Judgment of sentence affirmed.

POPOVICH, J., concurs in the result.


Reports of cases decided by the Superior Court in which the order, decree, judgment or decision of the court below was affirmed or otherwise disposed of without opinion or without extended opinion.

Notice to the Bar

The Superior Court of Pennsylvania, commencing with cases heard or submitted during the March 1979 session, adopted a practice whereby some cases are affirmed per curiam, without a published opinion. However, a memorandum opinion has been prepared and filed by the Superior Court in most of these cases and copies of the memorandum opinion have been forwarded to the chief counsel for the parties and to the lower court. These memorandum opinions contain the rationale of the Superior Court in reaching its decision. Copies of these memorandum opinions may be procured by members of the Bar or any member of the public at the prothonotary's office of the Superior Court in the district in which the case arose. These memorandum opinions are not to be considered as precedent and cannot be cited for any purpose.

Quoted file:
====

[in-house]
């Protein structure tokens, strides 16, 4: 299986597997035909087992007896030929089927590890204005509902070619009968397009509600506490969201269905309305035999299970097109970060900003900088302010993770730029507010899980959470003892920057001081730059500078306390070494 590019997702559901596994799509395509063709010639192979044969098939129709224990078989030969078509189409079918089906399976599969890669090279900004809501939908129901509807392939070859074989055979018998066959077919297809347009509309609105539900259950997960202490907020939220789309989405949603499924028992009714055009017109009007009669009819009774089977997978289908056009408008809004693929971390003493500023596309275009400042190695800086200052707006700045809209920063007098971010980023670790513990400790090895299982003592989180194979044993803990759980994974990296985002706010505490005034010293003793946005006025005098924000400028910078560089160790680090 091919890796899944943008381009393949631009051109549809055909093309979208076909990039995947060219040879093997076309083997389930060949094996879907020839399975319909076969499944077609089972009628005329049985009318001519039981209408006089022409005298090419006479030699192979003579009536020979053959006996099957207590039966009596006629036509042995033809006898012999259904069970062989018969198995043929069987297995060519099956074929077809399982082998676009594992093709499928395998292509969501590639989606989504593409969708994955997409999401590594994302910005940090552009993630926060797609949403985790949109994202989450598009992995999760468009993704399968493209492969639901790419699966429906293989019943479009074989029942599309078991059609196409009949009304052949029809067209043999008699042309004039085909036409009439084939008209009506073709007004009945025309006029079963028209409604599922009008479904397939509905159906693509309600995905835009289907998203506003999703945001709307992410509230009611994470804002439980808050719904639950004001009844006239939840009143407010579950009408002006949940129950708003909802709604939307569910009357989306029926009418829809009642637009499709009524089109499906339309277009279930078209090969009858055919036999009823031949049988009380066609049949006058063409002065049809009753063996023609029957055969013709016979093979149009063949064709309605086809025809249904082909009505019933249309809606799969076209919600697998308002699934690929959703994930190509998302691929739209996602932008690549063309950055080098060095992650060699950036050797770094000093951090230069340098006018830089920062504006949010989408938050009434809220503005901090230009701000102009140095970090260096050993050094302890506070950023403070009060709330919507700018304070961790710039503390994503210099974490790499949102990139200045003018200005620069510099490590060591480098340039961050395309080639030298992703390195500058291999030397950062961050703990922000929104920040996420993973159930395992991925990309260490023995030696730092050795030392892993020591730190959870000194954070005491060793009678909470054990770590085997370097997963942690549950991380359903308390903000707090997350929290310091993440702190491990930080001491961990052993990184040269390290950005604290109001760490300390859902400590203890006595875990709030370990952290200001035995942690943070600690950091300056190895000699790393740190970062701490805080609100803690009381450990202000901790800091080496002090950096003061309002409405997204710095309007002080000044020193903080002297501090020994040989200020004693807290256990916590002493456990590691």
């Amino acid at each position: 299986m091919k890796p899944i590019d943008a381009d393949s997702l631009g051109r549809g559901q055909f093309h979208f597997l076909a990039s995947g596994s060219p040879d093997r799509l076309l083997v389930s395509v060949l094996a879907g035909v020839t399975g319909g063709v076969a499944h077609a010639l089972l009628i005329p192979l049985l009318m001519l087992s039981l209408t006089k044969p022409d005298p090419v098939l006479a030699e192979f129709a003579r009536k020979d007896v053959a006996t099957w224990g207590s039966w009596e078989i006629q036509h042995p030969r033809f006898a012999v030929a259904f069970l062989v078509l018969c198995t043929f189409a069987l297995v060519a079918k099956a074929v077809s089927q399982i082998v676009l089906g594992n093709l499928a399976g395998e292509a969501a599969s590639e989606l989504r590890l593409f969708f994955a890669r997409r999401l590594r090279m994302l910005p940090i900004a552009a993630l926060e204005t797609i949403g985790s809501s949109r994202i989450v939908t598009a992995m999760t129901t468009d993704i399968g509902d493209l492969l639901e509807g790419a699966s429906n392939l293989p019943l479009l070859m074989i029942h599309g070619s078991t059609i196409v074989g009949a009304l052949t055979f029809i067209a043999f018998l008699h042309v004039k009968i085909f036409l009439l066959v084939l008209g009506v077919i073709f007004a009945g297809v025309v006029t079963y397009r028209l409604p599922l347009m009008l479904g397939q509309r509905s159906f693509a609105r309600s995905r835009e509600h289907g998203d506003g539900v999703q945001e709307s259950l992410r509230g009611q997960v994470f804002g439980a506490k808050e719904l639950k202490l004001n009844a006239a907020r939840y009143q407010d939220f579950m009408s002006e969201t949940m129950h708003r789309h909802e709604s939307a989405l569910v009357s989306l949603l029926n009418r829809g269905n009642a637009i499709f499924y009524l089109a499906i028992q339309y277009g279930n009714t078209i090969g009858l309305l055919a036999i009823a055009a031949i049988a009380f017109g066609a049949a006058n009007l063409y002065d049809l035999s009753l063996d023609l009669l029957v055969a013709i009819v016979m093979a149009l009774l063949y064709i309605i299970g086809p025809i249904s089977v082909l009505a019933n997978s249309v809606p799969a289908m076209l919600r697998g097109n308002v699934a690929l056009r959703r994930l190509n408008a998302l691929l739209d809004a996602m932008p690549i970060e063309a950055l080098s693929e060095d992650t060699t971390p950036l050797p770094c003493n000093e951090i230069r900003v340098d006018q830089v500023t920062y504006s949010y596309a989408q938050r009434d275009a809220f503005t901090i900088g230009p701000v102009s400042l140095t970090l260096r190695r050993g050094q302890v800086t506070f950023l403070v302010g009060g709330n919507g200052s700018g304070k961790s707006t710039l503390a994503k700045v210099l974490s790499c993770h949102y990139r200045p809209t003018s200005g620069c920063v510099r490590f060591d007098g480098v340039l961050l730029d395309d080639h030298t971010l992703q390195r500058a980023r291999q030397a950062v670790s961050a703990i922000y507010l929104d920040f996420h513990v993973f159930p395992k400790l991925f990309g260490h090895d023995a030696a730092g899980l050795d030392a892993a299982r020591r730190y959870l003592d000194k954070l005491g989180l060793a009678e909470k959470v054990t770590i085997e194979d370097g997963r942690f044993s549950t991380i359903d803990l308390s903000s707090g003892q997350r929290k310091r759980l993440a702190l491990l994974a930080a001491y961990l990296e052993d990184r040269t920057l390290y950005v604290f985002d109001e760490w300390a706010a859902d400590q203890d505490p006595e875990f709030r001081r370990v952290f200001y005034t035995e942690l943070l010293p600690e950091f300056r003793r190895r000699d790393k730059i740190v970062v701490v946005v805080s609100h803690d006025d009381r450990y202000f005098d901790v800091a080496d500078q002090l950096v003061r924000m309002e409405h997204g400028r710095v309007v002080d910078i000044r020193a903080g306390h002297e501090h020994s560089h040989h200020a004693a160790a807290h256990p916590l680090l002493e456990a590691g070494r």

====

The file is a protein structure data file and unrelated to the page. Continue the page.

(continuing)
[1] Appellant complains of (1) alleged statements of the prosecutor's personal opinion of guilt, (N.T. 525 ("I submit . . . that if your co-fellow was [appellant] you were likely to get [only five dollars from the robbery]"); 532 ("[appellant] has the most convenient memory . . . he told [the trooper], `I can't remember one single thing. . . .' Yet, . . . six months later . . . . he lays it out for you."); 556 ("I submit that the presumption has been overcome."); (2) misstatements of the evidence or suggestions of impermissible inferences, 528 ("[the service station proprietor] . . . knew that he was about his height, the level at which they were shooting."); 529-30 ("[an alibi witness] . . . can't tell you one single thing that happened after twelve o'clock . . . didn't go to the police back in September . . . And . . . take into account . . . friendship."); 554 (consider "the kind of person that would . . . walk [] into a [crowded] place, not knowing that somebody might have a shotgun. . . a weapon . . . and blow your head off a very, very reckless act."); and (3) alleged misstatement of the law, 554 ("reasonable doubt . . . [is] not to a mathematical certainty. . . . How does ninety-nine percent strike you? Ninety-nine percent. Well, what is a reasonable doubt?")